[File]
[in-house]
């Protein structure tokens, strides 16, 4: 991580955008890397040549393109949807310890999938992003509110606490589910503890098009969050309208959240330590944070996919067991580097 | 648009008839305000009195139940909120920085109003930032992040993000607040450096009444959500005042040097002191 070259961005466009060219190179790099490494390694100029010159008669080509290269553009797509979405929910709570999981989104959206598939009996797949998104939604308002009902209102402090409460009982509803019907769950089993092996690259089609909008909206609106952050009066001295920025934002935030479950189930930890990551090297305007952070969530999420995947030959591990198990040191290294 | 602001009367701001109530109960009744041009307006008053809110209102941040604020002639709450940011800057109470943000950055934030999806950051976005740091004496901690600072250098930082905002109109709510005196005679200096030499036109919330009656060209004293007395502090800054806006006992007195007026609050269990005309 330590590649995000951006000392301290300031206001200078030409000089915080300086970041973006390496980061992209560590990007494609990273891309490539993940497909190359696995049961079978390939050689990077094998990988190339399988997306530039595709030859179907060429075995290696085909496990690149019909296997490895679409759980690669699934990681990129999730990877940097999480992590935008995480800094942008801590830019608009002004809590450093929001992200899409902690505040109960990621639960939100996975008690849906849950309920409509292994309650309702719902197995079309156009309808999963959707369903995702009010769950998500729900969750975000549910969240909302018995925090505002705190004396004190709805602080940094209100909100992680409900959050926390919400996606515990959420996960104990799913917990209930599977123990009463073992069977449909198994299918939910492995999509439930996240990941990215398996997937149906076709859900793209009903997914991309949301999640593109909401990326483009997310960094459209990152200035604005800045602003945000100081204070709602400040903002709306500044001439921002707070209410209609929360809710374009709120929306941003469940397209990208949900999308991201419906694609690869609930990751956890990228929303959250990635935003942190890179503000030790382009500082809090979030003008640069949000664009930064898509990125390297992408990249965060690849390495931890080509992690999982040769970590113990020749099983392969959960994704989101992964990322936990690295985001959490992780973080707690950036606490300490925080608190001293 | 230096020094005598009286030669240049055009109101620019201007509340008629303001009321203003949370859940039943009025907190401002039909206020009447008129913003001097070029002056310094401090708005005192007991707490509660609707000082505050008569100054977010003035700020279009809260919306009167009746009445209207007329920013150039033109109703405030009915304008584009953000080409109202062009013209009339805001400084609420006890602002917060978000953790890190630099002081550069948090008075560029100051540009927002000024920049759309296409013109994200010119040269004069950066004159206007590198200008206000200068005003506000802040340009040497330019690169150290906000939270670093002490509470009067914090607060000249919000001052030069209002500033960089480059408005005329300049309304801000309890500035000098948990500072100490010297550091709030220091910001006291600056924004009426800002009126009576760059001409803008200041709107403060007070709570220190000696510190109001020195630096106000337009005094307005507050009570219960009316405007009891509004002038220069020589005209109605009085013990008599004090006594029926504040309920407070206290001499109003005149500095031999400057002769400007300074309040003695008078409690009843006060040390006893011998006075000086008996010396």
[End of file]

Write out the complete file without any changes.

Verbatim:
[in-house]
């Protein structure tokens, strides 16, 4: 991580955008890397040549393109949807310890999938992003509110606490589910503890098009969050309208959240330590944070996919067991580097 | 648009008839305000009195139940909120920085109003930032992040993000607040450096009444959500005042040097002191 070259961005466009060219190179790099490494390694100029010159008669080509290269553009797509979405929910709570999981989104959206598939009996797949998104939604308002009902209102402090409460009982509803019907769950089993092996690259089609909008909206609106952050009066001295920025934002935030479950189930930890990551090297305007952070969530999420995947030959591990198990040191290294 | 602001009367701001109530109960009744041009307006008053809110209102941040604020002639709450940011800057109470943000950055934030999806950051976005740091004496901690600072250098930082905002109109709510005196005679200096030499036109919330009656060209004293007395502090800054806006006992007195007026609050269990005309 330590590649995000951006000392301290300031206001200078030409000089915080300086970041973006390496980061992209560590990007494609990273891309490539993940497909190359696995049961079978390939050689990077094998990988190339399988997306530039595709030859179907060429075995290696085909496990690149019909296997490895679409759980690669699934990681990129999730990877940097999480992590935008995480800094942008801590830019608009002004809590450093929001992200899409902690505040109960990621639960939100996975008690849906849950309920409509292994309650309702719902197995079309156009309808999963959707369903995702009010769950998500729900969750975000549910969240909302018995925090505002705190004396004190709805602080940094209100909100992680409900959050926390919400996606515990959420996960104990799913917990209930599977123990009463073992069977449909198994299918939910492995999509439930996240990941990215398996997937149906076709859900793209009903997914991309949301999640593109909401990326483009997310960094459209990152200035604005800045602003945000100081204070709602400040903002709306500044001439921002707070209410209609929360809710374009709120929306941003469940397209990208949900999308991201419906694609690869609930990751956890990228929303959250990635935003942190890179503000030790382009500082809090979030003008640069949000664009930064898509990125390297992408990249965060690849390495931890080509992690999982040769970590113990020749099983392969959960994704989101992964990322936990690295985001959490992780973080707690950036606490300490925080608190001293 | 230096020094005598009286030669240049055009109101620019201007509340008629303001009321203003949370859940039943009025907190401002039909206020009447008129913003001097070029002056310094401090708005005192007991707490509660609707000082505050008569100054977010003035700020279009809260919306009167009746009445209207007329920013150039033109109703405030009915304008584009953000080409109202062009013209009339805001400084609420006890602002917060978000953790890190630099002081550069948090008075560029100051540009927002000024920049759309296409013109994200010119040269004069950066004159206007590198200008206000200068005003506000802040340009040497330019690169150290906000939270670093002490509470009067914090607060000249919000001052030069209002500033960089480059408005005329300049309304801000309890500035000098948990500072100490010297550091709030220091910001006291600056924004009426800002009126009576760059001409803008200041709107403060007070709570220190000696510190109001020195630096106000337009005094307005507050009570219960009316405007009891509004002038220069020589005209109605009085013990008599004090006594029926504040309920407070206290001499109003005149500095031999400057002769400007300074309040003695008078409690009843006060040390006893011998006075000086008996010396």